Statistically speaking, Williams is an elite finisher in the paint; per BartTorvik, he was third in the nation with an effective field goal percentage of 71.8 and he led the nation with 96 total dunks. Along with steals, blocks, and free throw attempt rate, dunks tend to be a solid measure of a prospect’s success in the NBA — players who physically top the NCAA level don’t succeed in the league. To be seven feet tall and finish that effectively requires a requisite combination of strength, skill and touch that very few non-NBA greats have, especially given Williams’ defensive mettle.
Areas to improve: defense in space/coverage in pick-and-roll, ball skills in attack
There’s little to worry about when it comes to Williams’ defensive translation, as he’s a solid all-around athlete and the aforementioned size and strength allow him to measure up to the big physical players in the NBA as a rookie. However, a significant heist could be what ultimately caps his cap in the league.
The ability to reliably defend and stay ahead of ball carriers in space is not a requirement for an effective center in the NBA, but it is a necessary skill for a center to maintain a level of effectiveness in the playoffs. Few centers can really hang on with guards on the perimeter, but look at the center rotations for teams in this year’s Conference Finals — not a single big handicap in space played many minutes or impactful.
While he’s certainly not a “plodder,” Williams isn’t the most mobile big mover on the perimeter either. Questionable pick-and-roll coverage decisions, coupled with an inability to pass to guards, prevent him from being an all-around elite defensive anchor. The ACC championship game against a Virginia Tech team that featured no NBA-caliber guards was examples of this. Lack of mobility isn’t really an issue in other facets of Williams’ game, so maybe it’s something that gets better as he develops under a team of NBA coaches, but it’s a moderate concern nonetheless.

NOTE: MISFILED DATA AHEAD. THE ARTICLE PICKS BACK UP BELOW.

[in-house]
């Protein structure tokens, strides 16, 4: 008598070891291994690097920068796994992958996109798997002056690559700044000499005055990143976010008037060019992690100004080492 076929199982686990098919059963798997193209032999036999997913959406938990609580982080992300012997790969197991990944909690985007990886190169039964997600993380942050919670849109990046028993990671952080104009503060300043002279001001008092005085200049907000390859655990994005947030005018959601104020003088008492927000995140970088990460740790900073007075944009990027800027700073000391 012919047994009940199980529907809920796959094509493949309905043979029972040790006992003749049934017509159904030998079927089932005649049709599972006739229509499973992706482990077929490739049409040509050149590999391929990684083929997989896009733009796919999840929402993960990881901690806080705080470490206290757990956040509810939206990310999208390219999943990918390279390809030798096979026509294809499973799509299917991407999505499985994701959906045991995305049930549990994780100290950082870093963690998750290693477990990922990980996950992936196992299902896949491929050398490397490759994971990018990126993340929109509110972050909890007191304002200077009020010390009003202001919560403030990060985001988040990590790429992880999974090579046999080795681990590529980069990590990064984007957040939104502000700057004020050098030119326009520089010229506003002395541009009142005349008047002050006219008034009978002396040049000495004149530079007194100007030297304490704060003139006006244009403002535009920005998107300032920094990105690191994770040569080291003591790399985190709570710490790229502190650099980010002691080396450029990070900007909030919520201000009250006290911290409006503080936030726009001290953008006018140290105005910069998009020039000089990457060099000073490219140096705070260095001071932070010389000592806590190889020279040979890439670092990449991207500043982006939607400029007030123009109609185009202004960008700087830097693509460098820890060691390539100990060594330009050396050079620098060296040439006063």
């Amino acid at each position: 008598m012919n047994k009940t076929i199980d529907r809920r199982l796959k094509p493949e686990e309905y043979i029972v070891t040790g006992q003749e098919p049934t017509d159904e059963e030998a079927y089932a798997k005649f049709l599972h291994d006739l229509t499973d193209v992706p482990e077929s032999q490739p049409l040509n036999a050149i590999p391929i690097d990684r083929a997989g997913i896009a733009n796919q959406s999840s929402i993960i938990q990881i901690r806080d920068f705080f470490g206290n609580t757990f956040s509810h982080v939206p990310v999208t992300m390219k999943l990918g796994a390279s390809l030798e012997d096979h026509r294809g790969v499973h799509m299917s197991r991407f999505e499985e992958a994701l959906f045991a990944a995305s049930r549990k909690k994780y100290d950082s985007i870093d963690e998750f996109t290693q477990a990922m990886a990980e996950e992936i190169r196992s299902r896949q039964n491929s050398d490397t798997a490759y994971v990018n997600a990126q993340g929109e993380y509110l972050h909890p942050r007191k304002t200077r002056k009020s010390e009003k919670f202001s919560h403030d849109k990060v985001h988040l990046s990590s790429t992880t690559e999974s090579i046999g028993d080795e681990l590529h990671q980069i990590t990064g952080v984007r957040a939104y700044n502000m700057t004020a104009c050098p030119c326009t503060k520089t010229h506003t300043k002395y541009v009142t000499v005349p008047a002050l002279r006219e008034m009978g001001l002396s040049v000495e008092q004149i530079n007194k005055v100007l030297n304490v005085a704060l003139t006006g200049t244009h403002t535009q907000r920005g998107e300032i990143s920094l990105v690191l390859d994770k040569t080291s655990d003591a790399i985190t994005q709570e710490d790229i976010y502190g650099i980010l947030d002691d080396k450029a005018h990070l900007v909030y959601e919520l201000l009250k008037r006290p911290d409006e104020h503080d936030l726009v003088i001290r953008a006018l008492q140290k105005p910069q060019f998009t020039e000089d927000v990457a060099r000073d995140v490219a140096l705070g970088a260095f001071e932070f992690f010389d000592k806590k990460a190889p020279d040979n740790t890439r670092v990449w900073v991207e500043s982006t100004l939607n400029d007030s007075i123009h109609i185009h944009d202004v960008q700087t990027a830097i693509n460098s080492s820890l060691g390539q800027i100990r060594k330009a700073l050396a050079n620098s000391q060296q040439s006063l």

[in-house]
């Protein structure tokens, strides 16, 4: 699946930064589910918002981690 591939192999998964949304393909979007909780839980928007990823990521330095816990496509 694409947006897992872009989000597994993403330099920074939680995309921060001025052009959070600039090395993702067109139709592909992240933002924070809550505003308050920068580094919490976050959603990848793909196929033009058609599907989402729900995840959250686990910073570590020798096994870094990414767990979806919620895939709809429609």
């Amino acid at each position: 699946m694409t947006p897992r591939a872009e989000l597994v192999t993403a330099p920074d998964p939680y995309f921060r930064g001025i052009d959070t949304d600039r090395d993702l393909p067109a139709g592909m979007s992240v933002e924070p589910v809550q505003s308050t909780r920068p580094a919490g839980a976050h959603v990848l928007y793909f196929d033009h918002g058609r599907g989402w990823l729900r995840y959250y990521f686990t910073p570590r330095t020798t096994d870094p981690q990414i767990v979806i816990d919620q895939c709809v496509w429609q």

Considering the role he is likely to play early in his career, Williams has enough skill, finesse with the ball in his hands. He’s an advantageous roller on ball screens who has good hands, a soft touch and can make the necessary reads when the defense crumbles on him in the paint, and he’s even shown shooting potential. The fadeaway sweaters he’s occasionally hit throughout the season are encouraging; he doesn’t need to make three, but effective mid-range play would turn him into a dynamic pick-and-roll threat.
At this point, Williams might be expected to read passes correctly when a brace comes in or a shot isn’t there for him, but he’s not a creator and doesn’t improve. his teammates’ scoring abilities with his game right now, which is just fine for a player of his ilk. A low-use big who finishes 78.1% of his shots at the rim doesn’t really need to shoot or pass.
While Williams may not have the same offensive upside as Duren, he is a top prospect with room to grow as a passer and spacer for that purpose. More importantly, he projects himself as the type of center who can fit in a variety of playoff settings and is less likely to be unplayable than most of his counterparts in that position. In the Hornets’ case, they’ve already covered small-ball matchups — a rim protector like Williams is the only piece missing in the frontcourt.
With new head coach Kenny Atkinson known for his penchant for playing his big players, Williams could be an even better fit for the Hornets than previously thought. Unless there is a bigger plan for a trade or a deal for a veteran, the Hornets should do everything they can to make sure at least one of Duren or Williams is available when they are on the counter.